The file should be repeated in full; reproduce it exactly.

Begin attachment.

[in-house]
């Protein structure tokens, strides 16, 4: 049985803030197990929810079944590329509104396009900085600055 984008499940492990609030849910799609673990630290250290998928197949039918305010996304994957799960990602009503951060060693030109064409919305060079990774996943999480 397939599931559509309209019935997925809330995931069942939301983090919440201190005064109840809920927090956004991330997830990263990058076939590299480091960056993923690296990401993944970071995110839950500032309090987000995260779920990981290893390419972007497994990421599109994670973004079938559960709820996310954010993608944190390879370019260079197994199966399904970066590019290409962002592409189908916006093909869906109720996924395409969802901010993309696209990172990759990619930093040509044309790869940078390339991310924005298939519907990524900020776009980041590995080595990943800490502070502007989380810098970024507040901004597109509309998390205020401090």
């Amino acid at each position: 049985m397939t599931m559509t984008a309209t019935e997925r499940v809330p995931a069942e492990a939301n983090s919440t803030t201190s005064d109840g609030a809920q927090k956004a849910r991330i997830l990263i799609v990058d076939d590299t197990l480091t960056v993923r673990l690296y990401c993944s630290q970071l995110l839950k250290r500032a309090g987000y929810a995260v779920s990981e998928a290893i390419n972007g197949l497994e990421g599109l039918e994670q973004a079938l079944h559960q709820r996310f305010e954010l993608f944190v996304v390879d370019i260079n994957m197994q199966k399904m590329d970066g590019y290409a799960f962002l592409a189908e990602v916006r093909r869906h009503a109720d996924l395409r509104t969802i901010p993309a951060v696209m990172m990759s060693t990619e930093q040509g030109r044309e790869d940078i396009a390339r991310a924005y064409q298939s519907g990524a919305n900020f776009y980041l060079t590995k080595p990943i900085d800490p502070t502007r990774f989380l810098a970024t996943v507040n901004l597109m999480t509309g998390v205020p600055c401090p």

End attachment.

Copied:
[in-house]
């Protein structure tokens, strides 16, 4: 049985803030197990929810079944590329509104396009900085600055 984008499940492990609030849910799609673990630290250290998928197949039918305010996304994957799960990602009503951060060693030109064409919305060079990774996943999480 397939599931559509309209019935997925809330995931069942939301983090919440201190005064109840809920927090956004991330997830990263990058076939590299480091960056993923690296990401993944970071995110839950500032309090987000995260779920990981290893390419972007497994990421599109994670973004079938559960709820996310954010993608944190390879370019260079197994199966399904970066590019290409962002592409189908916006093909869906109720996924395409969802901010993309696209990172990759990619930093040509044309790869940078390339991310924005298939519907990524900020776009980041590995080595990943800490502070502007989380810098970024507040901004597109509309998390205020401090």
């Amino acid at each position: 049985m397939t599931m559509t984008a309209t019935e997925r499940v809330p995931a069942e492990a939301n983090s919440t803030t201190s005064d109840g609030a809920q927090k956004a849910r991330i997830l990263i799609v990058d076939d590299t197990l480091t960056v993923r673990l690296y990401c993944s630290q970071l995110l839950k250290r500032a309090g987000y929810a995260v779920s990981e998928a290893i390419n972007g197949l497994e990421g599109l039918e994670q973004a079938l079944h559960q709820r996310f305010e954010l993608f944190v996304v390879d370019i260079n994957m197994q199966k399904m590329d970066g590019y290409a799960f962002l592409a189908e990602v916006r093909r869906h009503a109720d996924l395409r509104t969802i901010p993309a951060v696209m990172m990759s060693t990619e930093q040509g030109r044309e790869d940078i396009a390339r991310a924005y064409q298939s519907g990524a919305n900020f776009y980041l060079t590995k080595p990943i900085d800490p502070t502007r990774f989380l810098a970024t996943v507040n901004l597109m999480t509309g998390v205020p600055c401090p």